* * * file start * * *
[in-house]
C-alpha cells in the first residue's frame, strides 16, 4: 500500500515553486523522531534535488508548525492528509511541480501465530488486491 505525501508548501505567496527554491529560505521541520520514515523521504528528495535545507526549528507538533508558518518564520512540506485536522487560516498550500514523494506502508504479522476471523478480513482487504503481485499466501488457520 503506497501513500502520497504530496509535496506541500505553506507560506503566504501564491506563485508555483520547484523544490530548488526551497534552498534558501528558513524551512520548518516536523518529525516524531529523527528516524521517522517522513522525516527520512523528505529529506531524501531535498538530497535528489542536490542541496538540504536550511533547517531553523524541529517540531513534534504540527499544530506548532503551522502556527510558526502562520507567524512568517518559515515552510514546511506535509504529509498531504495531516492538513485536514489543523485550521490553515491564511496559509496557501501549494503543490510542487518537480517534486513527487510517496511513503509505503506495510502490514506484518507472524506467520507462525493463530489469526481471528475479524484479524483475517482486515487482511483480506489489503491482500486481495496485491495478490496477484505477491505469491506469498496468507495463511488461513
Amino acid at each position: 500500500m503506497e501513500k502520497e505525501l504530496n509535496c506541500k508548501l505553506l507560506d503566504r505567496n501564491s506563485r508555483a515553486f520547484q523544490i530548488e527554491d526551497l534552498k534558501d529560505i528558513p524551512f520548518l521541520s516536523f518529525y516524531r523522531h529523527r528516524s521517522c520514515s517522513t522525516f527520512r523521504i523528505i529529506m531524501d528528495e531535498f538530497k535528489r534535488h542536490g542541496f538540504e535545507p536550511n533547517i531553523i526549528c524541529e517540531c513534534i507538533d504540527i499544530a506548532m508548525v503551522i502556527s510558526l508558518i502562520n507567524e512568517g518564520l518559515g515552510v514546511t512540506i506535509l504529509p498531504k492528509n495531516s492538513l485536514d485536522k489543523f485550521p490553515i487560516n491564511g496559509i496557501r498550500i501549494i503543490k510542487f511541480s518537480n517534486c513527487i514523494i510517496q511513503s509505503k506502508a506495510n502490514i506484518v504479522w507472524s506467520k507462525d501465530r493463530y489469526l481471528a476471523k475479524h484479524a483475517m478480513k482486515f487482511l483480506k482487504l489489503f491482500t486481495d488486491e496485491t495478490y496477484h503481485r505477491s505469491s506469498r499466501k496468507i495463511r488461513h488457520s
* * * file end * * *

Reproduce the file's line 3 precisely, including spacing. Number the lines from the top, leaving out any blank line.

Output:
Amino acid at each position: 500500500m503506497e501513500k502520497e505525501l504530496n509535496c506541500k508548501l505553506l507560506d503566504r505567496n501564491s506563485r508555483a515553486f520547484q523544490i530548488e527554491d526551497l534552498k534558501d529560505i528558513p524551512f520548518l521541520s516536523f518529525y516524531r523522531h529523527r528516524s521517522c520514515s517522513t522525516f527520512r523521504i523528505i529529506m531524501d528528495e531535498f538530497k535528489r534535488h542536490g542541496f538540504e535545507p536550511n533547517i531553523i526549528c524541529e517540531c513534534i507538533d504540527i499544530a506548532m508548525v503551522i502556527s510558526l508558518i502562520n507567524e512568517g518564520l518559515g515552510v514546511t512540506i506535509l504529509p498531504k492528509n495531516s492538513l485536514d485536522k489543523f485550521p490553515i487560516n491564511g496559509i496557501r498550500i501549494i503543490k510542487f511541480s518537480n517534486c513527487i514523494i510517496q511513503s509505503k506502508a506495510n502490514i506484518v504479522w507472524s506467520k507462525d501465530r493463530y489469526l481471528a476471523k475479524h484479524a483475517m478480513k482486515f487482511l483480506k482487504l489489503f491482500t486481495d488486491e496485491t495478490y496477484h503481485r505477491s505469491s506469498r499466501k496468507i495463511r488461513h488457520s